The State of Charging
You’ll also need to be okay with having less than ideal access to Tesla’s state-of-the-art charging network. “Less than ideal” because Tesla is opening up its network to non-Teslas, but you’ll need an adaptor and it won’t necessarily mean you can just plug it in and expect the charger to know your account and be able to start charging. That day may come, as the Feds work to standardize the operation of charging stations. In the meantime, if out-of-town travel is a part of your regular routine, sticking with Tesla is still be the best way to go if you insist on pure electric propulsion.
The good news is you can still go out of town when the occasion arises. The network of non-Tesla charging stations continues to grow. The Q4 e-tron is fitted with DC fast charging capability, allowing you to go from 5 to 80 percent charging in about 36 minutes. Better still, if you’re like most consumers, the Q4 e-tron range of 241 miles (for the dual motor AWD) and 265 miles (for the single-motor FWD) is more than enough to take care of your Southern California commuting needs without the need to rely on any charger except the one in your garage.
But as an added level of comfort and convenience, Audi provides 250 kWh of complimentary charging via the network of Electrify America stations to Q4 e-tron customers for up to two years from the date of sale.
Audi vs Tesla vs Volkswagen
So how does the Audi Q4 e-tron fare amongst the Tesla and non-Tesla competition? If the 0-60 mph derby is not your priority, the Q4 e-tron base model is a good buy. It builds on the inherent goodness of the VW ID4, improving on its operating interface, and wrapping it around an attractive and unmistakable Audi look. And for the time being, the Q4 e-tron is eligible for the $7,500 federal tax credit, effectively making this a $42,300 proposition. That’s $6,381 less than the average price of a new car, according to Kelly Blue Book.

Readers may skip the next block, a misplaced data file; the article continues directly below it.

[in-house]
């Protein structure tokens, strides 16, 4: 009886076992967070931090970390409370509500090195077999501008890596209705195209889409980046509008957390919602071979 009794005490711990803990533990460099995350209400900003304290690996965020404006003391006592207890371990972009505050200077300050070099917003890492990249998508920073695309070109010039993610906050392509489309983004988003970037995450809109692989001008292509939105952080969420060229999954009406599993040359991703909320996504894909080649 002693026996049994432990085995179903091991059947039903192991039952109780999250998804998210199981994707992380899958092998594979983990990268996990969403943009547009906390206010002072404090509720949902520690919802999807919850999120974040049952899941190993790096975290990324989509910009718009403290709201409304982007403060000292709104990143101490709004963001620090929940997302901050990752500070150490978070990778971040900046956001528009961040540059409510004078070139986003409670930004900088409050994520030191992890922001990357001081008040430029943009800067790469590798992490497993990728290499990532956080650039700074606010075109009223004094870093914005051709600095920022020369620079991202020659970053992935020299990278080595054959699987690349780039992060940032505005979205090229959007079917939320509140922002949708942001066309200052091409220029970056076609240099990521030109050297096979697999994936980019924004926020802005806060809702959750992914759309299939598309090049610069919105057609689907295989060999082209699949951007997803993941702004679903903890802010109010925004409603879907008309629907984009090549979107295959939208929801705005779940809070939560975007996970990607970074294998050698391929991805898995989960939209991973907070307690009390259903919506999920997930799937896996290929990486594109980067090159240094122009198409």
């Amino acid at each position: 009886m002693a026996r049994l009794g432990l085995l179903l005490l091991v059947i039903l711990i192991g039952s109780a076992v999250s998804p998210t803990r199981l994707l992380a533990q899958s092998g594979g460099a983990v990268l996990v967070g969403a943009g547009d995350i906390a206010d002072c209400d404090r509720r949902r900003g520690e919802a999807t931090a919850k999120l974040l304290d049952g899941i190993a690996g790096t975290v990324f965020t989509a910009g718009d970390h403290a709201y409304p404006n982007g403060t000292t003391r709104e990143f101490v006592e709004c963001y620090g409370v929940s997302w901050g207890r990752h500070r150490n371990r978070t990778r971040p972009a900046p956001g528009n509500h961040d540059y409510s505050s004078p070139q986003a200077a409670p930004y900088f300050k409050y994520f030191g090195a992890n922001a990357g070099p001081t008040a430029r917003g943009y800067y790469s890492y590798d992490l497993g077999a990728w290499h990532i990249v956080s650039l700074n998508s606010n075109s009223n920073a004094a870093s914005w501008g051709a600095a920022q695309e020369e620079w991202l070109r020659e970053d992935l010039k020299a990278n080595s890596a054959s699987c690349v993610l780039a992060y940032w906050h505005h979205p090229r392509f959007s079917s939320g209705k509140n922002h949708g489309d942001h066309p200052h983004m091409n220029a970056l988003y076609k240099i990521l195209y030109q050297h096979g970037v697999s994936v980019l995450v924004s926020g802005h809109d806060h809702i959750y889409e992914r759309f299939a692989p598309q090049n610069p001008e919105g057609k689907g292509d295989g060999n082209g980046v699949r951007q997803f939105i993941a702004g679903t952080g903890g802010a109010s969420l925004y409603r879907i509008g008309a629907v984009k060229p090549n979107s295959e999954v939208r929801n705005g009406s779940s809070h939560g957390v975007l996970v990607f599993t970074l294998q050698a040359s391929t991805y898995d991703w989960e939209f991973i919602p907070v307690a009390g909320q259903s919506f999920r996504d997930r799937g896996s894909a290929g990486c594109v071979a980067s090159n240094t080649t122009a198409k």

Of course, if you really want to save money, take a look at the Volkswagen ID4. It’s essentially a Q4 without the fancy Audi trimmings. VW now makes the base ID4 in the USA, reducing the price to $37,495. Factoring in the federal tax credit, that brings the ID4 down to below $30,000 - making it an incredibly good buy.
The Bottom Line
Turning back to the Audi, the Q4 e-tron is less of a bargain as you add on the accouterments. Going from the Q4 40 e-tron to the Q4 50 e-tron quattro, for instance, drops your 0-60mph time by 2.5 seconds and comes with all-wheel drive. It also raises the price to $55,200. And if you insist on all the trimmings that come with the Prestige and S-line plus packages, expect to be pushing $60,000.
My suggestion? Aim for the base model. You’ll still get a car with a lot of features (e.g., wireless smartphone interface with Apple CarPlay and Android Auto, LED interior lighting package, etc.), while undercutting the average price of car by several thousands of dollars.
Specifications That Matter
2022-2023 AUDI Q4 E-TRON
$49,800 for the Q4 40 e-tron Premium (single motor, rear-wheel drive)
$55,200 for the Q4 50 e-tron Premium (dual motor, all-wheel drive)
$60,090, for the Q4 50 e-tron quattro, as tested (dual motor, all-wheel drive, with Prestige and S-line plus packages)
EPA fuel economy ratings
Propulsion: pure electric
Electric range: 265 miles (single motor) and 241 miles (dual motor)
Charging speed: 5%-80% in 36 minutes
0-60mph: 8.3 seconds (single motor, RWD)
0-60mph: 5.8 seconds (dual motor, AWG)
EPA size classification: Standard sport utility vehicle
You can find more information on the Audi Q4 e-tron in both “40” (rear-wheel drive) and “50” quattro (all-wheel drive) versions here.
About The Author
Roy Nakano gave birth to LACar in the late '90s, having previously delivered LA Audio File back in the '80s. Aside from the occasional review, Roy likes to stray off the beaten automotive path: "Six Degrees of Reparations" reflected on the regretful ethical paths taken by car companies throughout history. "Traveling Through the Past and Present of the Green Book" looked at businesses that took a stand against racism and the man that wrote the book on where to find them. "Best Cars to Drive in Rush Hour Traffic" was an LACar guide published in the pre-GPS era. "In Search of the First Datsun 510 Tuner" looked at one of the milestones in the origin of import tuners.